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PARLIAMENTARY ASSEMBLIES





Parliamentary crowds present most of the characteristics common
to heterogeneous crowds that are not anonymous--The simplicity of
their opinions--Their suggestibility and its limits--Their
indestructible, fixed opinions and their changed opinions--The
reason of the predominance of indecision--The role of the
leaders--The reason of their prestige--They are the true masters
of an assembly whose votes, on that account, are merely those of
a small minority--The absolute power they exercise--The elements
of their oratorical art--Phrases and images--The psychological
necessity the leaders are under of being in a general way of
stubborn convictions and narrow-minded--It is impossible for a
speaker without prestige to obtain recognition for his
arguments-- The exaggeration of the sentiments, whether good or
bad, of assemblies-- At certain moments they become
automatic--The sittings of the Convention--Cases in which an
assembly loses the characteristics of crowds--The influence of
specialists when technical questions arise--The advantages and
dangers of a parliamentary system in all countries--It is adapted
to modern needs; but it involves financial waste and the
progressive curtailment of all liberty--Conclusion.


In parliamentary assemblies we have an example of heterogeneous
crowds that are not anonymous. Although the mode of election of
their members varies from epoch to epoch, and from nation to
nation, they present very similar characteristics. In this case
the influence of the race makes itself felt to weaken or
exaggerate the characteristics common to crowds, but not to
prevent their manifestation. The parliamentary assemblies of the
most widely different countries, of Greece, Italy, Portugal,
Spain, France, and America present great analogies in their
debates and votes, and leave the respective governments face to
face with identical difficulties.

Moreover, the parliamentary system represents the ideal of all
modern civilised peoples. The system is the expression of the
idea, psychologically erroneous, but generally admitted, that a
large gathering of men is much more capable than a small number
of coming to a wise and independent decision on a given subject.

The general characteristics of crowds are to be met with in
parliamentary assemblies: intellectual simplicity, irritability,
suggestibility, the exaggeration of the sentiments and the
preponderating influence of a few leaders. In consequence,
however, of their special composition parliamentary crowds offer
some distinctive features, which we shall point out shortly.

Simplicity in their opinions is one of their most important
characteristics. In the case of all parties, and more especially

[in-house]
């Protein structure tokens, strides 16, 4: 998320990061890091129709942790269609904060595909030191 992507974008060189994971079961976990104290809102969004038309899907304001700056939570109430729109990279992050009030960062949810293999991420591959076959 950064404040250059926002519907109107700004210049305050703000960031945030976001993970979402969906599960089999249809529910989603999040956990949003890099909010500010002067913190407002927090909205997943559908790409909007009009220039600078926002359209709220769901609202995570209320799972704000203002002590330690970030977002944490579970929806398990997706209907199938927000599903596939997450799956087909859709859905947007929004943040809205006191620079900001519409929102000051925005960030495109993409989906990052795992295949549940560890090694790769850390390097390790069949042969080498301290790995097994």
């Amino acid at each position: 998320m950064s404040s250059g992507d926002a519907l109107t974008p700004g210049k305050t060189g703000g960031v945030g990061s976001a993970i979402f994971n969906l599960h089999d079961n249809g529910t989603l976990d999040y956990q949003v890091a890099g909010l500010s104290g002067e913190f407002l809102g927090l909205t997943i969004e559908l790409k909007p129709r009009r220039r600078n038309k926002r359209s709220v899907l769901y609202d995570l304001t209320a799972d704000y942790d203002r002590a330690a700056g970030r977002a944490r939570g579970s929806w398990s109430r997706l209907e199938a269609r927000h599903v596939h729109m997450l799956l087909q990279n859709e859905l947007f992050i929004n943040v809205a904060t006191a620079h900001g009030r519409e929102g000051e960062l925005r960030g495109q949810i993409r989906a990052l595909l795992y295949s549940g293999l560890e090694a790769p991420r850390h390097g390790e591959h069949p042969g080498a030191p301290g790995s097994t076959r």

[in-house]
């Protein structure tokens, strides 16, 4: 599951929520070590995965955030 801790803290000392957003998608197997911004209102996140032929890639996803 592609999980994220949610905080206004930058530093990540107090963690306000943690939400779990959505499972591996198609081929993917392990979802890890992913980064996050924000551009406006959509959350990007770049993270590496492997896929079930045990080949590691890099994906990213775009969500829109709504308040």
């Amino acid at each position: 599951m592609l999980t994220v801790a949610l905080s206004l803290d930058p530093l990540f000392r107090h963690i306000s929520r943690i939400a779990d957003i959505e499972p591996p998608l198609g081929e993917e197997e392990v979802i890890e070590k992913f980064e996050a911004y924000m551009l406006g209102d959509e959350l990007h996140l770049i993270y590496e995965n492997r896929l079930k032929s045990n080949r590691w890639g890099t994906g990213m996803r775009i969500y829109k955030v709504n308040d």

so far as the Latin peoples are concerned, an invariable tendency
is met with in crowds of this kind to solve the most complicated
social problems by the simplest abstract principles and general
laws applicable to all cases. Naturally the principles vary with
the party; but owing to the mere fact that the individual members
are a part of a crowd, they are always inclined to exaggerate the
worth of their principles, and to push them to their extreme
consequences. In consequence parliaments are more especially
representative of extreme opinions.

The most perfect example of the ingenuous simplification of
opinions peculiar to assemblies is offered by the Jacobins of the
French Revolution. Dogmatic and logical to a man, and their
brains full of vague generalities, they busied themselves with
the application of fixed-principles without concerning themselves
with events. It has been said of them, with reason, that they
went through the Revolution without witnessing it. With the aid
of the very simple dogmas that served them as guide, they
imagined they could recast society from top to bottom, and cause
a highly refined civilisation to return to a very anterior phase
of the social evolution. The methods they resorted to to realise
their dream wore the same stamp of absolute ingenuousness. They
confined themselves, in reality, to destroying what stood in
their way. All of them, moreover--Girondists, the Men of the
Mountain, the Thermidorians, &c.--were alike animated by the same
spirit.

Parliamentary crowds are very open to suggestion; and, as in the
case of all crowds, the suggestion comes from leaders possessing
prestige; but the suggestibility of parliamentary assemblies has
very clearly defined limits, which it is important to point out.

On all questions of local or regional interest every member of an
assembly has fixed, unalterable opinions, which no amount of
argument can shake. The talent of a Demosthenes would be
powerless to change the vote of a Deputy on such questions as
protection or the privilege of distilling alcohol, questions in
which the interests of influential electors are involved. The